When Rumpke Waste & Recycling announced plans to build a $50 million Materials Recovery Facility (MRF) in Columbus, Ohio, much attention was paid to the advanced technology that would be incorporated into the MRF. , with Rumpke officials calling the MRF “the most technologically advanced recycling”. center in the United States.
Cincinnati-based operator MRF designed the Columbus facility to accommodate the changing stream of recycling, with technology to process as many products as possible. But just as important as recovering recyclables were the company’s community partnerships.
Rumpke’s recycling manager, Jeff Snyder, said that in developing the Columbus facility, called the Rumpke Resource Recycling Center, the company wanted to focus on environmental and sustainability initiatives as well as education, not just for consumers, but also for those looking for a career in the recycling industry. or those currently studying its impact.
He describes Rumpke’s efforts in Columbus as a three-phase approach, noting partnerships with neighborhood organizations, The Ohio State University (OSU) and the Center of Science and Industry (COSI) – an interactive science center that opened its doors in 1964 to offer educational resources and hands-on. -on learning for people of all ages.
The first phase involves the creation of a research and development (R&D) center in collaboration with the OSU, allowing students and professors to have a space inside the MRF to work on site and undertake research projects. R&D, engineering, sustainability and green economy, among others. .
As the installation progressed, Snyder met with officials from OSU’s Sustainability Institute – a collaboration between the university’s academic and operational units that aims to establish OSU as a leader in research and sustainability applications – to determine the direction of the partnership.
“It can range from communication to how brands can make products more highly recyclable. We can provide space for capstone projects,” he says. “Ohio State has a huge engineering department and a robotics department, [and] we have robotics today so how can we integrate artificial intelligence [with] what does the state of Ohio know? And [how can we] integrate this into the current manufacturing or sorting of recyclable materials? How can we better sort out who we are today? »
Snyder adds that Rumpke felt it was “extremely important” to partner with OSU in the development of the Columbus MRF and to use the research being done in his own neighborhood.
Continuing its commitment to education, Rumpke is also developing a retraining resource center focused on career development. Snyder says the center will provide job training for various environmental careers and internships and other training opportunities.
“Maybe they want to be in the scrap metal business [or] be CDL [commercial driver’s license] driver. …maybe they want to better understand the end users of recycling [or] how products are transformed into new products,” he says. “It could be material marketing and getting research and development. I think all of these things are all part of this development education center.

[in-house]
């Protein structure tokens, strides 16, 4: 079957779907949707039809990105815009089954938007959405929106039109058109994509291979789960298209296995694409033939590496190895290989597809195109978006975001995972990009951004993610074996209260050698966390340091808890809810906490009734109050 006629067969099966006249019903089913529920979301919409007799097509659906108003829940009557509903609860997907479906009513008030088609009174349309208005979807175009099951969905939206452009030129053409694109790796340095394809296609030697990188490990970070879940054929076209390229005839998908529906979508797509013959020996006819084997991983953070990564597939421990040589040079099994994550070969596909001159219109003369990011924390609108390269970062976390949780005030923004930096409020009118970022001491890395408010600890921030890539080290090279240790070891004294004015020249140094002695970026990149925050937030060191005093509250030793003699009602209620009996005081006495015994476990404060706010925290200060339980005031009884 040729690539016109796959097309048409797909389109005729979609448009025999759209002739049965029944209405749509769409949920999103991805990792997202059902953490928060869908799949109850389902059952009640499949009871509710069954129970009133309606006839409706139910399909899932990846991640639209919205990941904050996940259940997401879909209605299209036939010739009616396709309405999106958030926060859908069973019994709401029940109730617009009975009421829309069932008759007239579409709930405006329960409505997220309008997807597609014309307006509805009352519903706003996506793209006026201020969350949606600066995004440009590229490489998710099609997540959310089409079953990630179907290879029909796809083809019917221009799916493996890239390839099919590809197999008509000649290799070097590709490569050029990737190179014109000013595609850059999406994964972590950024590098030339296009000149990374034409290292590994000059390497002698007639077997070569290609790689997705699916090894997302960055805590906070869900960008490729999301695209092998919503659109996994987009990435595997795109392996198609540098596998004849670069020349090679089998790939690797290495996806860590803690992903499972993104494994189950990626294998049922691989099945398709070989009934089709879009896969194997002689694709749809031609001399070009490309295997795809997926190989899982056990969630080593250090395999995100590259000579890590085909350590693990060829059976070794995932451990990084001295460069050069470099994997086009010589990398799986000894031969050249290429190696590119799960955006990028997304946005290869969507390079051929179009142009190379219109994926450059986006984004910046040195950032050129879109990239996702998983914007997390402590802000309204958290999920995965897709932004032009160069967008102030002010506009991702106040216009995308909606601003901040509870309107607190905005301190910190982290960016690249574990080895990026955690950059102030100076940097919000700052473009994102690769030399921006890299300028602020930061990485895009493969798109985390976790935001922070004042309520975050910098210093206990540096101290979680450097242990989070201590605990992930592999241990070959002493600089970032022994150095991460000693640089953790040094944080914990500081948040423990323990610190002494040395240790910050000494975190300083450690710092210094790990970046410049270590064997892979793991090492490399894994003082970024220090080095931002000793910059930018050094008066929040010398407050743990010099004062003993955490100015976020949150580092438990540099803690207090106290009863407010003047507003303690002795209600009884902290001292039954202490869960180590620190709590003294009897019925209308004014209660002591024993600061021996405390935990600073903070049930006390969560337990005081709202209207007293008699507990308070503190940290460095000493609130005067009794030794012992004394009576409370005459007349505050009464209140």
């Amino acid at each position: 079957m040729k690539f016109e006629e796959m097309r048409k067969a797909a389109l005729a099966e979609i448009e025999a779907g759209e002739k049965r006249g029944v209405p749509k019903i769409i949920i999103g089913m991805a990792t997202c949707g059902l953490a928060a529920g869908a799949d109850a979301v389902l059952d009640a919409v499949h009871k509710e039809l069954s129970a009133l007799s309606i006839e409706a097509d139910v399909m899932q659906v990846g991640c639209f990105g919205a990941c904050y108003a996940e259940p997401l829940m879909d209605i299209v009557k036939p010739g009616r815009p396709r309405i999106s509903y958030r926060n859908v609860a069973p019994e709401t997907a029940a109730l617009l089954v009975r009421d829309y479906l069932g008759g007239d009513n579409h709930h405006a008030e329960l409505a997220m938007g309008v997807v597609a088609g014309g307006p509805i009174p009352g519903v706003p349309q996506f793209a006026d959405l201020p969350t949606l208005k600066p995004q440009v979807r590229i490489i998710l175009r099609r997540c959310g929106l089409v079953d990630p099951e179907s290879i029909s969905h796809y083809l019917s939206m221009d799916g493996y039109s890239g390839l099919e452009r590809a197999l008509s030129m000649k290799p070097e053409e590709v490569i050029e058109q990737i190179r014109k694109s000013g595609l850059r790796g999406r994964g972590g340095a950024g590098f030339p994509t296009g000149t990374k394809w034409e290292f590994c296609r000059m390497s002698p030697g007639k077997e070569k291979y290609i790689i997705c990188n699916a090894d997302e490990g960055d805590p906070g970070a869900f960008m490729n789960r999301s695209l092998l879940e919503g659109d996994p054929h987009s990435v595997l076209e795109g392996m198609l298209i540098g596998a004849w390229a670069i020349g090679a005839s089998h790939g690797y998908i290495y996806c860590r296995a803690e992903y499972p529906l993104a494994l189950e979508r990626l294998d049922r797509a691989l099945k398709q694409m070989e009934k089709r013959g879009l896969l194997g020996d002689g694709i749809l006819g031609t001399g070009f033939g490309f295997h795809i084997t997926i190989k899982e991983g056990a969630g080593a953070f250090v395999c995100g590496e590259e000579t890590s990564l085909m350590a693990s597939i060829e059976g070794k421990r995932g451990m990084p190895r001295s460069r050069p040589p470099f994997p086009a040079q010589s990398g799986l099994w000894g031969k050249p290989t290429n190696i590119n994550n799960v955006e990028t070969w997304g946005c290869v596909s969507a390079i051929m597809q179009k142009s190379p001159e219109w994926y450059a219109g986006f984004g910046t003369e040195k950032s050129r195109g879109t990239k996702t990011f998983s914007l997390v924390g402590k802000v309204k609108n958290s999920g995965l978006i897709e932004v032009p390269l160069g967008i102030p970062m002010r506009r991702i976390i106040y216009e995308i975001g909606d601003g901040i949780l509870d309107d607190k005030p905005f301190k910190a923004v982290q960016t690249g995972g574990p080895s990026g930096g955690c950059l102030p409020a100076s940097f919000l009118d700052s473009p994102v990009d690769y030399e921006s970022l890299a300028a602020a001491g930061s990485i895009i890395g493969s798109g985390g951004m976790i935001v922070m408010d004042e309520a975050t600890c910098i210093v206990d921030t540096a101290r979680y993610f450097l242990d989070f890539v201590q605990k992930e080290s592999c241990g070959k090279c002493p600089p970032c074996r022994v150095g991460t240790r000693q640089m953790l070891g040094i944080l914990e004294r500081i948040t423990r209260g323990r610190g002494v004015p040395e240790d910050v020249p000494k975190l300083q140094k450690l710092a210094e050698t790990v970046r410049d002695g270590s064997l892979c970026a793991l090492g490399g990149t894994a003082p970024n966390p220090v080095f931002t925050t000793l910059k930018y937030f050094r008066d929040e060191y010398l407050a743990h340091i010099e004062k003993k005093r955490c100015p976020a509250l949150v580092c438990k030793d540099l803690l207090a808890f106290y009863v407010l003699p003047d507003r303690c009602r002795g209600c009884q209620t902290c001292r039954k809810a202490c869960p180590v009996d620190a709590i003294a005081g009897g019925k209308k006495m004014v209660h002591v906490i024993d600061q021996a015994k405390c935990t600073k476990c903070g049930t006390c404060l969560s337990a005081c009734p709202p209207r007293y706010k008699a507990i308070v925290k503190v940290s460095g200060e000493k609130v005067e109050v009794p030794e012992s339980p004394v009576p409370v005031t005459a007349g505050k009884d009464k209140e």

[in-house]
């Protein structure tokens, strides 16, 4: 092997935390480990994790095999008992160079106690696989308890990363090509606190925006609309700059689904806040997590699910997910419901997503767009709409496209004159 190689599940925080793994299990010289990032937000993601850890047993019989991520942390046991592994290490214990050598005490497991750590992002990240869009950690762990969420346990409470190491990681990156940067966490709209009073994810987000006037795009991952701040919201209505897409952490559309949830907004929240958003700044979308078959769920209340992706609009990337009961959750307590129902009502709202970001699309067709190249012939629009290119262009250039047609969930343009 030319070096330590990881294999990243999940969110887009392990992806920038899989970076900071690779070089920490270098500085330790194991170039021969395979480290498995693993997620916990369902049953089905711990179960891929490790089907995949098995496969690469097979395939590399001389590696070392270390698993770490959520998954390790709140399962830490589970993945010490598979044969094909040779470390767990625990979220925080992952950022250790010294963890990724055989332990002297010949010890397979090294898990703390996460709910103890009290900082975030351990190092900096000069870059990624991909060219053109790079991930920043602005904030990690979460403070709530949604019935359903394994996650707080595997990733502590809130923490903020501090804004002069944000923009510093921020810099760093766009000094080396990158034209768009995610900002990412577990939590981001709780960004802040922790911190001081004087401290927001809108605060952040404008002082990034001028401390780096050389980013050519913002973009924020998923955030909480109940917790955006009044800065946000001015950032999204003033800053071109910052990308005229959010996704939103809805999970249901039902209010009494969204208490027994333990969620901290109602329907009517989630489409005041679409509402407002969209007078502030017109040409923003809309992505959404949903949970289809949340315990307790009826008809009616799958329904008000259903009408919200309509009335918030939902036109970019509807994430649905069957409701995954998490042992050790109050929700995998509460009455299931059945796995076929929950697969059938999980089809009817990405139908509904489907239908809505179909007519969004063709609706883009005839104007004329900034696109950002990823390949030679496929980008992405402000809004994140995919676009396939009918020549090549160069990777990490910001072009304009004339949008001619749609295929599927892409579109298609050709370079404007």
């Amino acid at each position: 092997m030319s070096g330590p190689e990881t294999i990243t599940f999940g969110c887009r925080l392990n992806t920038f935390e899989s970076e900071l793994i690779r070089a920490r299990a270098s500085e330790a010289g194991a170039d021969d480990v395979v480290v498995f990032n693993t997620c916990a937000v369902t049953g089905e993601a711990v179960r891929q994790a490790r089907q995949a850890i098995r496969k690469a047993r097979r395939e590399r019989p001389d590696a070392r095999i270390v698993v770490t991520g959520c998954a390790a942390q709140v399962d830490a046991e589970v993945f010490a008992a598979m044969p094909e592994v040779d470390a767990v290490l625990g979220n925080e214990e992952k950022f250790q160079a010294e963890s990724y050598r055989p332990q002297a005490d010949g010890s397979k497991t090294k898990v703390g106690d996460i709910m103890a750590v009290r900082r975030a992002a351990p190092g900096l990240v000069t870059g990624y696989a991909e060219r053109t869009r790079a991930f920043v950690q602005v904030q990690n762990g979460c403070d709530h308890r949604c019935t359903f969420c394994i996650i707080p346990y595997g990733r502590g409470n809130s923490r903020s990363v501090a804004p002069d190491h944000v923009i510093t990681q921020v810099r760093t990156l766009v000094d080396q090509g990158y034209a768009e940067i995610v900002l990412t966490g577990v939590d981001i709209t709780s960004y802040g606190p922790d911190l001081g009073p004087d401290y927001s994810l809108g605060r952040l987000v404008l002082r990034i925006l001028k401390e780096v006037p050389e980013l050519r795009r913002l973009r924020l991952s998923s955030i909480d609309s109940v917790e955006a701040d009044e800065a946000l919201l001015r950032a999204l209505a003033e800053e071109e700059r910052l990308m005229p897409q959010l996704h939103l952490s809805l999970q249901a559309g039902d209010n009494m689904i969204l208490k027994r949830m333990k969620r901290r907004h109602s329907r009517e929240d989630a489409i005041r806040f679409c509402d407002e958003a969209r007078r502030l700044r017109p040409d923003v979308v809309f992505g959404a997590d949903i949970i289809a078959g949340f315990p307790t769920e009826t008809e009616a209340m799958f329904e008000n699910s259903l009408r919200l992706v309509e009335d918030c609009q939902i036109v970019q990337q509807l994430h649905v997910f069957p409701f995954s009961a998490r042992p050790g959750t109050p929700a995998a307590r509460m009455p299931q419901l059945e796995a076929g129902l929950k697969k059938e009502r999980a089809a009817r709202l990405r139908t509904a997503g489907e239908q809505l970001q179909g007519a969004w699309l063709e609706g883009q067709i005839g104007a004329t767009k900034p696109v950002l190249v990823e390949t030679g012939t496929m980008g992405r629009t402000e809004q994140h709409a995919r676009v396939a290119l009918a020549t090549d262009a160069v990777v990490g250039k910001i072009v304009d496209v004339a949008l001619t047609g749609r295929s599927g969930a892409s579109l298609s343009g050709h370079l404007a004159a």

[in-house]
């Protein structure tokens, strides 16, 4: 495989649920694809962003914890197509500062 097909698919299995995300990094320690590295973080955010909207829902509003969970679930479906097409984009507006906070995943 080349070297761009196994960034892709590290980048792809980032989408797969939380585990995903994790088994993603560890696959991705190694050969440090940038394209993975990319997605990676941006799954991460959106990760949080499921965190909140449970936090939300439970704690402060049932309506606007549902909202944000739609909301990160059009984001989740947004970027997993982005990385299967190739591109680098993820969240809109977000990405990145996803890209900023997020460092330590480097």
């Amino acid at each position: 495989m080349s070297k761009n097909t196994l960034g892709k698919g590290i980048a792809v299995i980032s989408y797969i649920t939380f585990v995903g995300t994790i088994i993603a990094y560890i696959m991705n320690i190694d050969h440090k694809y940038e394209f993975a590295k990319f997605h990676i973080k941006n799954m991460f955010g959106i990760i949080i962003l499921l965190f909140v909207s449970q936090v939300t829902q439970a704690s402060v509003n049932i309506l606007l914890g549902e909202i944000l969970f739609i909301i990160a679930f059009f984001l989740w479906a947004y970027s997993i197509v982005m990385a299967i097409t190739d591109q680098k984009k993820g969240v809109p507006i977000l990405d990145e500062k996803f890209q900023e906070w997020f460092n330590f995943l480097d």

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Finally, Rumpke is partnering with COSI to create a 2,500-square-foot education and awareness center onsite that will give people the opportunity to learn what happens to materials “from the moment they put an item on. recycling in the trash until it is transformed into a new product [and] what happens in between,” Snyder says.
He adds: “Being able to walk through this training center and understand how the equipment works, how an eddy current works, how a ballistic separator works, how a magnet works, how an optical scanner works …to understand that and then also understand the end markets… that’s the center of education. It’s not just about walking in and saying, “You know, recycling is good. It really gets to the heart of what the process is, which is critically important to me and to Rumpke.
MRF tours will not be program specific in which people can come to the facility at any time during office hours and walk on a platform around the building, starting at the beginning where the material arrives and following it through the operation until it is baled and ready to be put on a truck. “To be able to see this whole process from start to finish and be able to walk through the entire setup…is pretty special,” says Snyder.
He promises that a lot of work goes into Rumpke’s Columbus Education Center “to get it right”, adding that the company wanted to make sure this facility stands out as a way to help people understand the recycling process.
“I still get asked, probably every week, ‘You don’t really recycle [the material], Do you?’ … A select few really know what happens after he leaves their house,” Snyder says. “We hope it can help educate those people, and we’re going to get it out there where people know they can come see it.”
Snyder puts a lot of emphasis on promoting the public accessibility of the Columbus MRF in hopes that the more visibility residents have into the actual recycling process, the better the recovery rate will be. “I don’t know of any MRF in the country doing this today,” he said. “If people start to believe in recycling, maybe that can increase that level of participation…even better than where we are today, especially in central Ohio.”